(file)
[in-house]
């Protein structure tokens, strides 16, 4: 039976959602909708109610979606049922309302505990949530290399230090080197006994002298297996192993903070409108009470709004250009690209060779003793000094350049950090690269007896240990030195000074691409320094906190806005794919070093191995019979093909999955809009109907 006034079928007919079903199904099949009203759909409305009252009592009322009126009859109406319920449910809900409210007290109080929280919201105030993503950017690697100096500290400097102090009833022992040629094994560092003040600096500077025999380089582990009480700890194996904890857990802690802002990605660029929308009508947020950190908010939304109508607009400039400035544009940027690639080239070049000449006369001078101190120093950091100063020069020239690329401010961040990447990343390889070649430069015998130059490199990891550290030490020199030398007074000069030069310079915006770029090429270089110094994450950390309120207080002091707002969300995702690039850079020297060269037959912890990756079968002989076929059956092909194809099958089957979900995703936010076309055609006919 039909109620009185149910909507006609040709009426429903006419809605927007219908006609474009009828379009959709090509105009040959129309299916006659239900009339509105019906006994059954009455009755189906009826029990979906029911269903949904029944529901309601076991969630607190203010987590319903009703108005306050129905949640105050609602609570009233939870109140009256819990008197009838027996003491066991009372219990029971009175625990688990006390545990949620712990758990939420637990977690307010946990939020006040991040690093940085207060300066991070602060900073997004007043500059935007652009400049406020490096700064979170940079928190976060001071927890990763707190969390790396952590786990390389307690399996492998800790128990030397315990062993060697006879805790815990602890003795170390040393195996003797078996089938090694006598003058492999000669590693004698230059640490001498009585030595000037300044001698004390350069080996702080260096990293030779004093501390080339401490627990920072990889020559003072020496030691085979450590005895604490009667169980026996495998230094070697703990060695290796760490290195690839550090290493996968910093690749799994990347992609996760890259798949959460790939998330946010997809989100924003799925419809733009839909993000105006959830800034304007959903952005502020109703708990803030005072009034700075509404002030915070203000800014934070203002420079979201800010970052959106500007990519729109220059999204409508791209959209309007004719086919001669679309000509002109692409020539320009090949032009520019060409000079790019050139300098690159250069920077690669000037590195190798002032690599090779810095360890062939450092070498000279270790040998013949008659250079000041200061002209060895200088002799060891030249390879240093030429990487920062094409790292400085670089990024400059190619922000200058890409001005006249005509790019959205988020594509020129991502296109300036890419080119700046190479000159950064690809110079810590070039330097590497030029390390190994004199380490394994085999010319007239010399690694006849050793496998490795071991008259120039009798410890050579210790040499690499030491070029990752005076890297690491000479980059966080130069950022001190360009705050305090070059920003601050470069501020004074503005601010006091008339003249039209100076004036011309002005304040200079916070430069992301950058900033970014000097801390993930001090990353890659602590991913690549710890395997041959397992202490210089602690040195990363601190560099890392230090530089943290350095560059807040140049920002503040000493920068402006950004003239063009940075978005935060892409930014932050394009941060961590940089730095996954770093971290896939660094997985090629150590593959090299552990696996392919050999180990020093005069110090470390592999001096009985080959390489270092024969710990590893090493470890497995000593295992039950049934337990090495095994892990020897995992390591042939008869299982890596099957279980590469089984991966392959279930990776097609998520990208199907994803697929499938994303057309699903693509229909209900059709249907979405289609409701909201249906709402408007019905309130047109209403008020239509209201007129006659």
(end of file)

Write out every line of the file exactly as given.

[in-house]
């Protein structure tokens, strides 16, 4: 039976959602909708109610979606049922309302505990949530290399230090080197006994002298297996192993903070409108009470709004250009690209060779003793000094350049950090690269007896240990030195000074691409320094906190806005794919070093191995019979093909999955809009109907 006034079928007919079903199904099949009203759909409305009252009592009322009126009859109406319920449910809900409210007290109080929280919201105030993503950017690697100096500290400097102090009833022992040629094994560092003040600096500077025999380089582990009480700890194996904890857990802690802002990605660029929308009508947020950190908010939304109508607009400039400035544009940027690639080239070049000449006369001078101190120093950091100063020069020239690329401010961040990447990343390889070649430069015998130059490199990891550290030490020199030398007074000069030069310079915006770029090429270089110094994450950390309120207080002091707002969300995702690039850079020297060269037959912890990756079968002989076929059956092909194809099958089957979900995703936010076309055609006919 039909109620009185149910909507006609040709009426429903006419809605927007219908006609474009009828379009959709090509105009040959129309299916006659239900009339509105019906006994059954009455009755189906009826029990979906029911269903949904029944529901309601076991969630607190203010987590319903009703108005306050129905949640105050609602609570009233939870109140009256819990008197009838027996003491066991009372219990029971009175625990688990006390545990949620712990758990939420637990977690307010946990939020006040991040690093940085207060300066991070602060900073997004007043500059935007652009400049406020490096700064979170940079928190976060001071927890990763707190969390790396952590786990390389307690399996492998800790128990030397315990062993060697006879805790815990602890003795170390040393195996003797078996089938090694006598003058492999000669590693004698230059640490001498009585030595000037300044001698004390350069080996702080260096990293030779004093501390080339401490627990920072990889020559003072020496030691085979450590005895604490009667169980026996495998230094070697703990060695290796760490290195690839550090290493996968910093690749799994990347992609996760890259798949959460790939998330946010997809989100924003799925419809733009839909993000105006959830800034304007959903952005502020109703708990803030005072009034700075509404002030915070203000800014934070203002420079979201800010970052959106500007990519729109220059999204409508791209959209309007004719086919001669679309000509002109692409020539320009090949032009520019060409000079790019050139300098690159250069920077690669000037590195190798002032690599090779810095360890062939450092070498000279270790040998013949008659250079000041200061002209060895200088002799060891030249390879240093030429990487920062094409790292400085670089990024400059190619922000200058890409001005006249005509790019959205988020594509020129991502296109300036890419080119700046190479000159950064690809110079810590070039330097590497030029390390190994004199380490394994085999010319007239010399690694006849050793496998490795071991008259120039009798410890050579210790040499690499030491070029990752005076890297690491000479980059966080130069950022001190360009705050305090070059920003601050470069501020004074503005601010006091008339003249039209100076004036011309002005304040200079916070430069992301950058900033970014000097801390993930001090990353890659602590991913690549710890395997041959397992202490210089602690040195990363601190560099890392230090530089943290350095560059807040140049920002503040000493920068402006950004003239063009940075978005935060892409930014932050394009941060961590940089730095996954770093971290896939660094997985090629150590593959090299552990696996392919050999180990020093005069110090470390592999001096009985080959390489270092024969710990590893090493470890497995000593295992039950049934337990090495095994892990020897995992390591042939008869299982890596099957279980590469089984991966392959279930990776097609998520990208199907994803697929499938994303057309699903693509229909209900059709249907979405289609409701909201249906709402408007019905309130047109209403008020239509209201007129006659």